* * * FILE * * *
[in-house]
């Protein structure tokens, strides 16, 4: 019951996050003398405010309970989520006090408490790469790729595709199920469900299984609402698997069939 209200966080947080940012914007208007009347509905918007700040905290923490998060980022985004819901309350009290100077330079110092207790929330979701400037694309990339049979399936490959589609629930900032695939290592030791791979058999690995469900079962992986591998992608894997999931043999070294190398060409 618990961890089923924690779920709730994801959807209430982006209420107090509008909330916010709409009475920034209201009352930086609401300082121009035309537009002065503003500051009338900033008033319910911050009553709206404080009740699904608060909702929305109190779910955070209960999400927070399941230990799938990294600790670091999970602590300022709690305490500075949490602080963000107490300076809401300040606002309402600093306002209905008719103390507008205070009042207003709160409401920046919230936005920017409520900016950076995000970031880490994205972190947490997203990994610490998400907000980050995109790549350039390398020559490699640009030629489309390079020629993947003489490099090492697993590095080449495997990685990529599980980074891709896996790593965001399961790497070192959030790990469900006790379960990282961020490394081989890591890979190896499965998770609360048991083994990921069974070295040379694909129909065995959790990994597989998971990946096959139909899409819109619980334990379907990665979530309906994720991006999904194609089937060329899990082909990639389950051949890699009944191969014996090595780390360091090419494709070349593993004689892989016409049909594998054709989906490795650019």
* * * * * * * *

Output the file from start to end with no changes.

[in-house]
């Protein structure tokens, strides 16, 4: 019951996050003398405010309970989520006090408490790469790729595709199920469900299984609402698997069939 209200966080947080940012914007208007009347509905918007700040905290923490998060980022985004819901309350009290100077330079110092207790929330979701400037694309990339049979399936490959589609629930900032695939290592030791791979058999690995469900079962992986591998992608894997999931043999070294190398060409 618990961890089923924690779920709730994801959807209430982006209420107090509008909330916010709409009475920034209201009352930086609401300082121009035309537009002065503003500051009338900033008033319910911050009553709206404080009740699904608060909702929305109190779910955070209960999400927070399941230990799938990294600790670091999970602590300022709690305490500075949490602080963000107490300076809401300040606002309402600093306002209905008719103390507008205070009042207003709160409401920046919230936005920017409520900016950076995000970031880490994205972190947490997203990994610490998400907000980050995109790549350039390398020559490699640009030629489309390079020629993947003489490099090492697993590095080449495997990685990529599980980074891709896996790593965001399961790497070192959030790990469900006790379960990282961020490394081989890591890979190896499965998770609360048991083994990921069974070295040379694909129909065995959790990994597989998971990946096959139909899409819109619980334990379907990665979530309906994720991006999904194609089937060329899990082909990639389950051949890699009944191969014996090595780390360091090419494709070349593993004689892989016409049909594998054709989906490795650019």